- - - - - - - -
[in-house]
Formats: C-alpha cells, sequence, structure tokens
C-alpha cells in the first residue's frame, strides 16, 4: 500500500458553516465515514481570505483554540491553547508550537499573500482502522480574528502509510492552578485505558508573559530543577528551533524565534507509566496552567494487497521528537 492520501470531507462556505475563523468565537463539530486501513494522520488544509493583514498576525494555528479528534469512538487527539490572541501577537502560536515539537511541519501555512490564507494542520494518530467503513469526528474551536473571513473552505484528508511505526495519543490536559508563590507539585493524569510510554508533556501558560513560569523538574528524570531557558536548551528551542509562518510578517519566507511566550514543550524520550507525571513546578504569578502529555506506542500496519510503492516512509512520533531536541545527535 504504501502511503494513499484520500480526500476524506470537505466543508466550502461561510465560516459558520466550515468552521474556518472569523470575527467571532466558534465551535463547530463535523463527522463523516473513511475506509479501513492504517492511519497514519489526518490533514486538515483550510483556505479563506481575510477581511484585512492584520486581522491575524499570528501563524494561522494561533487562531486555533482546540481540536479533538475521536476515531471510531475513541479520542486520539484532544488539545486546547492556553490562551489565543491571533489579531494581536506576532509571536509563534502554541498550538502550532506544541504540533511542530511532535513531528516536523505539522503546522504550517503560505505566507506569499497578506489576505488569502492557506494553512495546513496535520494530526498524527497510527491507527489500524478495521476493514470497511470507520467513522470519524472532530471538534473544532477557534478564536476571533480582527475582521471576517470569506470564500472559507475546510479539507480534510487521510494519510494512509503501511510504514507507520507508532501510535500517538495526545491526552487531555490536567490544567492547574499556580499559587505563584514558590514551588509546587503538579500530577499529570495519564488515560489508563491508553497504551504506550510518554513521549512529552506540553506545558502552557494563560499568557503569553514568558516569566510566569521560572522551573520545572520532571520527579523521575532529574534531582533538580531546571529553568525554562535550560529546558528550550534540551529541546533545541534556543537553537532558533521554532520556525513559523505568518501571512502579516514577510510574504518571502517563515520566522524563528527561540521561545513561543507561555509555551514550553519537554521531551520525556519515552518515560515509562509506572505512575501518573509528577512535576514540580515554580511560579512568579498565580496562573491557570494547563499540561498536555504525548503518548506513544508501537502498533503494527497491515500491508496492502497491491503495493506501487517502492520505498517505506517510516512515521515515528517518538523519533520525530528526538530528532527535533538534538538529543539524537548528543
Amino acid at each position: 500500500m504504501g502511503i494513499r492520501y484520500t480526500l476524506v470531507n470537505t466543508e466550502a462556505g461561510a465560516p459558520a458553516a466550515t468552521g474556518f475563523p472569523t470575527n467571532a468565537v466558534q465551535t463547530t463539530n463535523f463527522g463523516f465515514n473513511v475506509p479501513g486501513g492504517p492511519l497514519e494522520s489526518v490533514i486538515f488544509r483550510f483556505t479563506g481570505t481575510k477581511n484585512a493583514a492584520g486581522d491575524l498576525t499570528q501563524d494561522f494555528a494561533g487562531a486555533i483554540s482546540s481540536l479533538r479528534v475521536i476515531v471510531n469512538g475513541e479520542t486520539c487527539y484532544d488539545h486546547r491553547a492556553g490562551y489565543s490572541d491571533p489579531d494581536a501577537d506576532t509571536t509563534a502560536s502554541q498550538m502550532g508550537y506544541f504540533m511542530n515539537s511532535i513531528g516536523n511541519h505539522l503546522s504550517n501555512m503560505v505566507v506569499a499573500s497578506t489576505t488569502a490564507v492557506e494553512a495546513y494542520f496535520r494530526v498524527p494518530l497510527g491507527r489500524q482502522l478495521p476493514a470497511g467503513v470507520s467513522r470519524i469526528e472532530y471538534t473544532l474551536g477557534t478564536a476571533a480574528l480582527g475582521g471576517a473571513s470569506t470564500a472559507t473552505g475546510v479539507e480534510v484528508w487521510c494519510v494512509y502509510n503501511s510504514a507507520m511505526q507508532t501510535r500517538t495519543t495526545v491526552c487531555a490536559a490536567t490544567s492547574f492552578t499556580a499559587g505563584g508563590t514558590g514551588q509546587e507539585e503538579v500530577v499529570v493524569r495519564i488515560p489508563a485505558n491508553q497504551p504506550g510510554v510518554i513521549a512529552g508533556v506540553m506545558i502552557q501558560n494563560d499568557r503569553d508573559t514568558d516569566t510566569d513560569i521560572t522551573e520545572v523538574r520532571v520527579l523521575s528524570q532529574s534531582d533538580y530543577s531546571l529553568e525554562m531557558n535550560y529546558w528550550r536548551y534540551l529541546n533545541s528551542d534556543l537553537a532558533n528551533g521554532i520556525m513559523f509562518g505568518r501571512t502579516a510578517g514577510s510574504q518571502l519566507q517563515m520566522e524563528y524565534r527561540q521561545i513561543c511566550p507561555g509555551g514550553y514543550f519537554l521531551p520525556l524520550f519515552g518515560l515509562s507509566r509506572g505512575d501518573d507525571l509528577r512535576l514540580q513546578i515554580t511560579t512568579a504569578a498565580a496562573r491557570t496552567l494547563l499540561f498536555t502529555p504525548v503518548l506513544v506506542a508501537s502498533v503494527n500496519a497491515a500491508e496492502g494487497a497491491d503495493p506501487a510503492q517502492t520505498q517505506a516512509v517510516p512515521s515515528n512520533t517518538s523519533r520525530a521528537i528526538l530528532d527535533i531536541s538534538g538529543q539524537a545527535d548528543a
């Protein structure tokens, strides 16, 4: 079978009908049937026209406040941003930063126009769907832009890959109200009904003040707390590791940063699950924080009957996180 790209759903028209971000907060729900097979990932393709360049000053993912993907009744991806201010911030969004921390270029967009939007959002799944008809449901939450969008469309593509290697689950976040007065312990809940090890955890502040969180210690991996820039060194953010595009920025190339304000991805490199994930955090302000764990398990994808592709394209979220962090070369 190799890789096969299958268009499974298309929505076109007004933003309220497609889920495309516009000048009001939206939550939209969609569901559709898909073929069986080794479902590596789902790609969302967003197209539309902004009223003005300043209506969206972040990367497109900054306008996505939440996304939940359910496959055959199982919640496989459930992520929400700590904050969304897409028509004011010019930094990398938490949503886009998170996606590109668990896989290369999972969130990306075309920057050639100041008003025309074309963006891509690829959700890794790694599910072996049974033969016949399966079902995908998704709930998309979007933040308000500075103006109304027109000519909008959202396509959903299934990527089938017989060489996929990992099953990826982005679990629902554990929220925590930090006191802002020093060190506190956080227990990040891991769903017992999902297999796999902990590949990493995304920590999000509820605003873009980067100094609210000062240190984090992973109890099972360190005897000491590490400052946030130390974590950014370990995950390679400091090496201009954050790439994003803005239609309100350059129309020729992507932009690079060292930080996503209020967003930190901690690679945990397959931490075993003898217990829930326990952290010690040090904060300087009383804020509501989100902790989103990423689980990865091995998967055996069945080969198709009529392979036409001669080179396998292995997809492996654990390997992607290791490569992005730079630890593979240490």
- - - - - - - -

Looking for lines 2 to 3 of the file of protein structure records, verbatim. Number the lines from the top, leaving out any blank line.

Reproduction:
Formats: C-alpha cells, sequence, structure tokens
C-alpha cells in the first residue's frame, strides 16, 4: 500500500458553516465515514481570505483554540491553547508550537499573500482502522480574528502509510492552578485505558508573559530543577528551533524565534507509566496552567494487497521528537 492520501470531507462556505475563523468565537463539530486501513494522520488544509493583514498576525494555528479528534469512538487527539490572541501577537502560536515539537511541519501555512490564507494542520494518530467503513469526528474551536473571513473552505484528508511505526495519543490536559508563590507539585493524569510510554508533556501558560513560569523538574528524570531557558536548551528551542509562518510578517519566507511566550514543550524520550507525571513546578504569578502529555506506542500496519510503492516512509512520533531536541545527535 504504501502511503494513499484520500480526500476524506470537505466543508466550502461561510465560516459558520466550515468552521474556518472569523470575527467571532466558534465551535463547530463535523463527522463523516473513511475506509479501513492504517492511519497514519489526518490533514486538515483550510483556505479563506481575510477581511484585512492584520486581522491575524499570528501563524494561522494561533487562531486555533482546540481540536479533538475521536476515531471510531475513541479520542486520539484532544488539545486546547492556553490562551489565543491571533489579531494581536506576532509571536509563534502554541498550538502550532506544541504540533511542530511532535513531528516536523505539522503546522504550517503560505505566507506569499497578506489576505488569502492557506494553512495546513496535520494530526498524527497510527491507527489500524478495521476493514470497511470507520467513522470519524472532530471538534473544532477557534478564536476571533480582527475582521471576517470569506470564500472559507475546510479539507480534510487521510494519510494512509503501511510504514507507520507508532501510535500517538495526545491526552487531555490536567490544567492547574499556580499559587505563584514558590514551588509546587503538579500530577499529570495519564488515560489508563491508553497504551504506550510518554513521549512529552506540553506545558502552557494563560499568557503569553514568558516569566510566569521560572522551573520545572520532571520527579523521575532529574534531582533538580531546571529553568525554562535550560529546558528550550534540551529541546533545541534556543537553537532558533521554532520556525513559523505568518501571512502579516514577510510574504518571502517563515520566522524563528527561540521561545513561543507561555509555551514550553519537554521531551520525556519515552518515560515509562509506572505512575501518573509528577512535576514540580515554580511560579512568579498565580496562573491557570494547563499540561498536555504525548503518548506513544508501537502498533503494527497491515500491508496492502497491491503495493506501487517502492520505498517505506517510516512515521515515528517518538523519533520525530528526538530528532527535533538534538538529543539524537548528543